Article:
Mir, 34, wasn’t a part of that series but played in the 3-0 win over Bangladesh at home in Lahore in November, picking up five wickets with a best of 3 for 49 in the second fixture. Overall, she has turned out in 106 T20Is over the years – the same as Maroof, making them the most experienced Pakistani players in the format – as well as 120 ODIs, the most among Pakistan women players.

“Though Sana Mir doesn’t feature in the 15-player line-up, I believe we still have the desired experience in the squad,” Urooj Mumtaz, the chair of the national women’s selection committee, said in a statement. “Sana has been a phenomenal servant of Pakistan cricket while being an inspiration to many girls out there. Unfortunately, her recent performances in the T20 format were not on her side.”

Captain Maroof said she had wanted Mir in the side, and hoped the veteran would continue to be a part of the set-up going forward. “It was a tough decision to leave out Sana Mir,” Maroof said. “I wanted to have her in the squad over which I, along with the selection committee, had deep deliberations. We had to decide between her and the emerging players who had been impressing on all the stages.

“I respect and support the decision of the major group and hope she will continue to serve Pakistan women’s cricket in future with the same passion and energy.”

On the make-up of the side, especially the inclusion of the teenaged Zafar and Aroob Shah, Mumtaz said, “Though the players who have been left out will be disappointed and heart-broken, this, however, should act as a motivation for them to comeback more strongly. On the other side of the coin, the selection of 15-year-old Ayesha and 16-year-old Aroob Shah should be a motivation and message for all the budding youngsters.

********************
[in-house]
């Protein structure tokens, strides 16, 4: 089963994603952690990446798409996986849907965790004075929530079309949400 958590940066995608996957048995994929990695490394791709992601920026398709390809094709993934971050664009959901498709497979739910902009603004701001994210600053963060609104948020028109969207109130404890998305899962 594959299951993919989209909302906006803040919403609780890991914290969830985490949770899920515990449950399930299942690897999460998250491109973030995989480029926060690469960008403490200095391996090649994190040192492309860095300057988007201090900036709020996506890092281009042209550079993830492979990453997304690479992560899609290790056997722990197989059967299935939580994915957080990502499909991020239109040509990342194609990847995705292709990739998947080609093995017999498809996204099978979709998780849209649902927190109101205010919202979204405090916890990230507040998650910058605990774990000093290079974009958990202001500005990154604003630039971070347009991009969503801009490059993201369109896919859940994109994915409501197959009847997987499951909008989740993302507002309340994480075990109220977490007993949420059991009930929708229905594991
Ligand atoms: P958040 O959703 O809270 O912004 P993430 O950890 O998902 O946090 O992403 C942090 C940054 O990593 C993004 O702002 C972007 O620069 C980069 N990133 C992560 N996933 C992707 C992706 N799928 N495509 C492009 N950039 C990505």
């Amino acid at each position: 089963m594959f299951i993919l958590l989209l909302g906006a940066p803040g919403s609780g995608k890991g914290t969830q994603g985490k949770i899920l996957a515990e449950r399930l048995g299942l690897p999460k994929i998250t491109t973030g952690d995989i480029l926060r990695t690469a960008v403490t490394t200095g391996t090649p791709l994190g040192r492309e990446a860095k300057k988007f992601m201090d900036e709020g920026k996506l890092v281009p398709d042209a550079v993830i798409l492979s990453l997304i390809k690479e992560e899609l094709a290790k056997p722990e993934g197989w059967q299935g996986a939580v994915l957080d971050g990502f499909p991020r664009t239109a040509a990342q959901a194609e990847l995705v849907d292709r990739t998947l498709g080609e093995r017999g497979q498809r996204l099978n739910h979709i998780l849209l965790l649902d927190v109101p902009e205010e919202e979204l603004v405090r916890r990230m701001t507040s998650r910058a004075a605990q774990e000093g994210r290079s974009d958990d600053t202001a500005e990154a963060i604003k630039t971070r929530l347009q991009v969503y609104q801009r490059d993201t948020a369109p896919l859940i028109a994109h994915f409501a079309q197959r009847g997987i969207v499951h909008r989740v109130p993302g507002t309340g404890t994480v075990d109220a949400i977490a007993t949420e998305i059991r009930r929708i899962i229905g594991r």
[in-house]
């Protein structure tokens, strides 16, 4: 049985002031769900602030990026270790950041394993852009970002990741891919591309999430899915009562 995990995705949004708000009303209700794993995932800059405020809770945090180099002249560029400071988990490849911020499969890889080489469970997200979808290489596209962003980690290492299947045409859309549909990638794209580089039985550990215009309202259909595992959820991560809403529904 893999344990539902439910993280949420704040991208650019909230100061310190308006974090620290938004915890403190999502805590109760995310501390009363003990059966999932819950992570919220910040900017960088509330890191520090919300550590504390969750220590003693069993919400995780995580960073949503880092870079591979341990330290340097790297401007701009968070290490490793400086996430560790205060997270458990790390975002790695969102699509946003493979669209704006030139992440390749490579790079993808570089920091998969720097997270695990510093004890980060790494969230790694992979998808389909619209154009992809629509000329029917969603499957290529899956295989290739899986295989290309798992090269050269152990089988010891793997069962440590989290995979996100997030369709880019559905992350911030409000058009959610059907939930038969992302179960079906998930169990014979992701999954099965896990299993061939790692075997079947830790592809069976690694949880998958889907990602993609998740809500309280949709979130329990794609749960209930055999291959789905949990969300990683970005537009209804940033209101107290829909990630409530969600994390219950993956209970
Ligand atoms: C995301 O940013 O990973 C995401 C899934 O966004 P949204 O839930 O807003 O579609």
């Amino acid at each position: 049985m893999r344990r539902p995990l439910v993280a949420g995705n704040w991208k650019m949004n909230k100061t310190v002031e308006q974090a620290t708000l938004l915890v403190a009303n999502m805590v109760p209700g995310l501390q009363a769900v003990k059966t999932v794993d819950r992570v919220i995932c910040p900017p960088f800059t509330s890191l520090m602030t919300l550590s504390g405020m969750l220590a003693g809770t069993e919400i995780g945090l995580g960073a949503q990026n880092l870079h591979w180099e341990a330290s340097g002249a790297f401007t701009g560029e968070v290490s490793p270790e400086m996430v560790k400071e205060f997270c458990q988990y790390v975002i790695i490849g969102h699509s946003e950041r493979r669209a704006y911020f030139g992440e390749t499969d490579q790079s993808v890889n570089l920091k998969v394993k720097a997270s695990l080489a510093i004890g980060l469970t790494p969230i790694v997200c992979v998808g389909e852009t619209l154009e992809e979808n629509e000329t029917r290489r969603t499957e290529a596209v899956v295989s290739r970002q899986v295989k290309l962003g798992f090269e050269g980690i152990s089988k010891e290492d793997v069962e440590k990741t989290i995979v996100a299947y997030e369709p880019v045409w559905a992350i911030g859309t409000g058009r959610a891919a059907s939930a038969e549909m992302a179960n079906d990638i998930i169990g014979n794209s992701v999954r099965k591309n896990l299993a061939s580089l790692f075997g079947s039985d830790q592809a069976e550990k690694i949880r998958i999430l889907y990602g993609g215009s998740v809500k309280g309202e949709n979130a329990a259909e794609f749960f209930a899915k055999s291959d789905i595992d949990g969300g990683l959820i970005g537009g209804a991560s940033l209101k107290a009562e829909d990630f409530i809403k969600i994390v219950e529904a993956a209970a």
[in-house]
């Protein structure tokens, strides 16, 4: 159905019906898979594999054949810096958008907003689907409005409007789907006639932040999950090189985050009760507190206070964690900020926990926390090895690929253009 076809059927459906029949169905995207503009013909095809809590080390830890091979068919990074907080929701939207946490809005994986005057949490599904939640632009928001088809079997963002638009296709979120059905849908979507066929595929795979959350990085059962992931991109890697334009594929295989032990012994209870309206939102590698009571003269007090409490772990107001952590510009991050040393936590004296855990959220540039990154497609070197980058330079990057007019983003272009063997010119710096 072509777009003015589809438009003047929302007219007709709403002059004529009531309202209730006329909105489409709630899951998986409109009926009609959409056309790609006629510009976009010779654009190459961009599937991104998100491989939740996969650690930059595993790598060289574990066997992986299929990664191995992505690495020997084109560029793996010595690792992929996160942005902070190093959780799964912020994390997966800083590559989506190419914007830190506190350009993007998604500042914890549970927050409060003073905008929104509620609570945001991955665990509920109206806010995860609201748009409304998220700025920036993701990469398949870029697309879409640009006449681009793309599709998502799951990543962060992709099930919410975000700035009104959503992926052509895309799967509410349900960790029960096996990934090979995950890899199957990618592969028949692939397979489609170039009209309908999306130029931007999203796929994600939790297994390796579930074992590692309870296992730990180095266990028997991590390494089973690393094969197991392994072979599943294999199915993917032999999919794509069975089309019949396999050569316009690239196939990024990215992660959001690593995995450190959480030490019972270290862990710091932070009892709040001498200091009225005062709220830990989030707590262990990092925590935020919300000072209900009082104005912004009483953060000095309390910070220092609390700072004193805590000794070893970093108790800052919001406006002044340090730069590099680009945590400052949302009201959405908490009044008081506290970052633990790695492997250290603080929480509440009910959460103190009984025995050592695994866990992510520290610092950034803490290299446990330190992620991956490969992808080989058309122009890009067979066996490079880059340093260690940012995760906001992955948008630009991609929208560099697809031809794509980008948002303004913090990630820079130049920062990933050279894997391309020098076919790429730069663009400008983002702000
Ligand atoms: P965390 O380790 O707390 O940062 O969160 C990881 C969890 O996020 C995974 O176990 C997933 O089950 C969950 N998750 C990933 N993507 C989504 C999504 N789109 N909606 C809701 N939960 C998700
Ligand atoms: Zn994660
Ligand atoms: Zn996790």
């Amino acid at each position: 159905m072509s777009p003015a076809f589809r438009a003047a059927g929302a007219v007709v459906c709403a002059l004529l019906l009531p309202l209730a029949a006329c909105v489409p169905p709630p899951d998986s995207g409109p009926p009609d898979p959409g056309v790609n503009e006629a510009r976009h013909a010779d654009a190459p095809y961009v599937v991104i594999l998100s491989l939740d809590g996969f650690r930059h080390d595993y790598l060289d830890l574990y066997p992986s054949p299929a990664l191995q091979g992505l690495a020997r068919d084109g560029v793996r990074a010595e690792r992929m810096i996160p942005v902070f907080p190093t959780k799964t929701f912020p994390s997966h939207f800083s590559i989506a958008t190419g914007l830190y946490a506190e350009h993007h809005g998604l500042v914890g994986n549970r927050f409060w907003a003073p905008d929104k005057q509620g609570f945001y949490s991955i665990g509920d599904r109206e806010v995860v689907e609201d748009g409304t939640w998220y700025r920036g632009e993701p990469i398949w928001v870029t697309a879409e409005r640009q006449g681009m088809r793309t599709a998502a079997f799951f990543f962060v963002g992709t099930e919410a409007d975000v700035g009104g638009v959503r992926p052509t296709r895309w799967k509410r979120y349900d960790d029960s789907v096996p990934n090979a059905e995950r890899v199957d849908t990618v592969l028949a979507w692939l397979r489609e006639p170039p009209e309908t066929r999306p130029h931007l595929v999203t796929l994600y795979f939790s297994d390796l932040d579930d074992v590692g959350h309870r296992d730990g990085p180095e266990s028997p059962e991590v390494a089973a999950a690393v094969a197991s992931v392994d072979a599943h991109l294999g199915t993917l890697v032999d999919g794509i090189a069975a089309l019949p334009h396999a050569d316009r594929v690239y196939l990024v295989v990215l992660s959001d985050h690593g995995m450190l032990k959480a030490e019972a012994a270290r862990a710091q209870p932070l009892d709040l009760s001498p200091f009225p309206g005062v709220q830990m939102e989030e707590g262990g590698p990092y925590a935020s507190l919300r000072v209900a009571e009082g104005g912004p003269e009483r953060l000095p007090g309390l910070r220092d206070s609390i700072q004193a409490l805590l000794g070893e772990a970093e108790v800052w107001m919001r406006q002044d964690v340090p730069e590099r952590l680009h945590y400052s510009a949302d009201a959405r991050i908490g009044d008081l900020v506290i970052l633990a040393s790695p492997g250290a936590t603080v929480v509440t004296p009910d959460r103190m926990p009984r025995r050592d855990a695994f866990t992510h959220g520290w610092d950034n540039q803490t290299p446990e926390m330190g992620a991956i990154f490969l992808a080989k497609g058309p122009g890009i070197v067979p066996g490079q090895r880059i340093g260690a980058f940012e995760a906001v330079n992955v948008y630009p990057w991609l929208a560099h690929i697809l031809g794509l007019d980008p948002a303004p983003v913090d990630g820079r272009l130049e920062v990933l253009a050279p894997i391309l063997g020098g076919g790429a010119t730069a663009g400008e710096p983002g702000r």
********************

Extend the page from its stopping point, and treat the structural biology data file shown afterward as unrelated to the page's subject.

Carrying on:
“Furthermore, the selectors have also valued our domestic competition, while also taking into consideration the players who have been regularly part of the side since the Bangladesh series. The team has been selected keeping in mind the current form and performances along with the conditions in Australia and, at the same moment, we have come up with the right balance of youth and experience which will complement each other in the mega event.”

The Women’s T20 World Cup, to be played in Australia, will start on February 21, with Pakistan playing their first game on February 26, against West Indies in Canberra.

As part of the preparation for the event, Pakistan will leave for Australia on January 31 and play three warm-up matches against West Indies in early February. Prior to that, the PCB confirmed, there will be an eight-day camp from January 23 to 30 at the Hanif Mohammad High Performance Centre in Karachi.